Arrests and Dissidents in Tibet

Arrests and Dissidents in Tibet

Children as young as six have been detained in difficult conditions without charges or access to their families and been punished with electric shocks and other tortures. In 1999, a 10-year-old boy was imprisoned for four months for refusing to repeat the phrase, “I am a Chinese citizen” in school. An AIDS educator was given a life sentence for copying illegal CDs in India.

Tibetan dissidents and people perceived of being dissidents are often given long sentences. Ngawang Chiephal, an Indian-born, U.S.-educated Tibetan scholar, was arrested while studying Tibetan music and given a prison sentence of 18 years. The 30-year-old scholar had lived outside Tibet since he was two. It was not clear why he was arrested but under Chinese law, taping Tibetan culture for export qualifies as espionage. He was released six years into his sentence and allowed to return to the United States.

Tibetan dissidents who have been arrested for voicing their support of the Dalai Lama include Kalsang Tsering, Lobsang Chodag and Thubten Kelsang Thalutsogentsang. In 1994, five Tibetans were sentenced to jail terms up to 15 years for smashing a government sign and writing pro-independence slogans on it. In March 2005, Dolma Kyab, a middle school teacher in Lhasa, was arrested and then sentenced to jail for 10 years on charges of espionage. Little has been made public about the case.

In 2002, a 52-year-old monk, Tenzin Delek Rinpoche, was sentenced to death in a closed trial on charges that he was involved the the bombing of a pubic park in Sichuan. In 2005, his sentence was commuted to life in prison. A younger man, Lobsang Dondup, described as an assistant to Tenzin Deleg, was charged in the same crime and executed the same day his appeal was denied. Both men had claimed they were innocent. Their trials were regarded as shams. Tenzin Delek was a popular monk based at the Litang Monastery in Sichuan. Some say he was framed because of his pro-independence views, large following, support of the Dalai Lama and unwillingness to do what Beijing told him to do. Lobsang had little connection to him.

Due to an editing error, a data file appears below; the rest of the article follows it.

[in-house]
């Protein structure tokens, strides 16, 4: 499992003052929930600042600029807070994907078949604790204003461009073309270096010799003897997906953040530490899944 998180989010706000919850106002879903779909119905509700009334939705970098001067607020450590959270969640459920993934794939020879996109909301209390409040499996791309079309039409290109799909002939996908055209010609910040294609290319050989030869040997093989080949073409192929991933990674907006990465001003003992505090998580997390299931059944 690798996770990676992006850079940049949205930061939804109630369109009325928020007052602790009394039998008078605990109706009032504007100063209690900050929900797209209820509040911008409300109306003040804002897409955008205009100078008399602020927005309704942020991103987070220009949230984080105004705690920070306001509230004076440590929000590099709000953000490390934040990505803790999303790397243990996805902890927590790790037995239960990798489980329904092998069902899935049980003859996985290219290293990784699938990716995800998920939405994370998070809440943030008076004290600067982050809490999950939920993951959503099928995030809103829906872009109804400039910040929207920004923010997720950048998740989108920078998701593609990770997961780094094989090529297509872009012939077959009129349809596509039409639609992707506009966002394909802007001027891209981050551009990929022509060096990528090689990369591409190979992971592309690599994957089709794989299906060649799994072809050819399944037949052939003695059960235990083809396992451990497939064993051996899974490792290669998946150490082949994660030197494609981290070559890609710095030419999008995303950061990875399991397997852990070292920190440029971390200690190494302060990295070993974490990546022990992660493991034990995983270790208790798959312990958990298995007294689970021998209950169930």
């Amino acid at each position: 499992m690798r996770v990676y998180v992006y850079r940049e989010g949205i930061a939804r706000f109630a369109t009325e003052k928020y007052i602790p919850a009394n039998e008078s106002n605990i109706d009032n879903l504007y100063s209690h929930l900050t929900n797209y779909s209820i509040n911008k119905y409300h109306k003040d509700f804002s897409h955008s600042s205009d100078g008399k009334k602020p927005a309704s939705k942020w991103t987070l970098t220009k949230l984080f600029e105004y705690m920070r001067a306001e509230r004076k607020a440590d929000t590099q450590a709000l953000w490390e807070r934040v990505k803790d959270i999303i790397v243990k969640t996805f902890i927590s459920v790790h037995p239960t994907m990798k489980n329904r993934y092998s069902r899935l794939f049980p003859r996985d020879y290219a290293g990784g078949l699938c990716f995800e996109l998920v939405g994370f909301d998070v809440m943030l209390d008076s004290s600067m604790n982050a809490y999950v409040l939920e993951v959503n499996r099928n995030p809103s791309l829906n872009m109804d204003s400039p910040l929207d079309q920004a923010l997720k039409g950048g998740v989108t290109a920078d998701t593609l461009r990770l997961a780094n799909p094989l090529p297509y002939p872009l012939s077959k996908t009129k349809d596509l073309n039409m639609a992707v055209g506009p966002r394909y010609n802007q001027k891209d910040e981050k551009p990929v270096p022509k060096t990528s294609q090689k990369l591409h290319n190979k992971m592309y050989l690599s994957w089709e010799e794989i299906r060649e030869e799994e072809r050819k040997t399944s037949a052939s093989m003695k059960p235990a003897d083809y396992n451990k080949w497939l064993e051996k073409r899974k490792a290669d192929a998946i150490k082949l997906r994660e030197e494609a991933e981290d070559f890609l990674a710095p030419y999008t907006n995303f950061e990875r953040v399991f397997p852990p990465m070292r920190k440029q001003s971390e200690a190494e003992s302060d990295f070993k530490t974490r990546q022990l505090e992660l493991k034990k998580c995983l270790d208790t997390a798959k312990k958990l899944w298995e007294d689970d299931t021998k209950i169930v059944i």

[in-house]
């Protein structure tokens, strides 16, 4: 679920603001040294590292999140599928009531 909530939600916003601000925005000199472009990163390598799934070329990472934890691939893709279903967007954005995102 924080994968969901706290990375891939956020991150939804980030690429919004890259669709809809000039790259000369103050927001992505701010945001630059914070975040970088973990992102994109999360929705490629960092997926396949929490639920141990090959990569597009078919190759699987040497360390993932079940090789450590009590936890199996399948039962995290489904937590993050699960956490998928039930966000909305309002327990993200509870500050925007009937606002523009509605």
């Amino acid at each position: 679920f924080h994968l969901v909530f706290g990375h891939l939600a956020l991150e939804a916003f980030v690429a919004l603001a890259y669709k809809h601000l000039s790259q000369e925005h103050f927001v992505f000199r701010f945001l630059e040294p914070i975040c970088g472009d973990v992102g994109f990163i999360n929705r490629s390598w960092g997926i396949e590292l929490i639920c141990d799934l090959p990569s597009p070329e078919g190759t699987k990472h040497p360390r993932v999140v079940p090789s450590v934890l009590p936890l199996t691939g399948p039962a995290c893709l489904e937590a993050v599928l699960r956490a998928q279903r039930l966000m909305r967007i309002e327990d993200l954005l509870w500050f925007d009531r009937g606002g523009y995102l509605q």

In August 1999, a Tibetan-born American named Daja traveled to Tibet on his own and was arrested after photographing a prison labor camp and World-Bank financed projects that resulted in the resettlement of hundreds of Tibetan villagers. After enduring a night of interrogations Daja decided to leap from a three- story window where he was held than give up the names of Tibetans that had helped him. He told the Wall Street Journal he was not afraid to die and his action would draw attention to the Tibetan cause. Two days later he awoke in a hospital with broken feet and internal injuries. His case received international attention. The Dali Lama praised him, a rock concert with Run-DMC and 10,000 Maniacs was held to pay his medical expenses. The World Bank project was shut down.

Hardship and Death Fleeing to India

One escapee told National Geographic he and his infant son made it, but his wife died during the grueling trek and his father succumbed to dysentery soon after arrival in the lowlands. Another escapee told the Los Angeles Times that several members in her group died, including a 11-year-old girl that froze to death while being carried on the escapee’ back.

In December 1997, four children and a 16-year-old monk died while trying to escape Tibet after getting caught in a blizzard and struggling through three feet of snow. One survivor who got as far as Kathmandu but lost his legs to frostbite told the Los Angeles Times, “Everyone was fainting, falling. The snow was at my chest, and I could not see. It would have been better to die.” A woman who lost seven toes and was discovered by Scottish hikers near Namche Bazaar, said, “I was senseless. I kept thinking, ‘I am going to die, and I will not live to see His Holiness.”

Many of the Tibetan trekkers are children. One aid worker in Kathmandu told Newsweek, “Every winter, so many children die in the snow, while their parents back in Tibet think they are safe and happy in India.” Many of the children leave because there is not enough for them to eat in Tibet.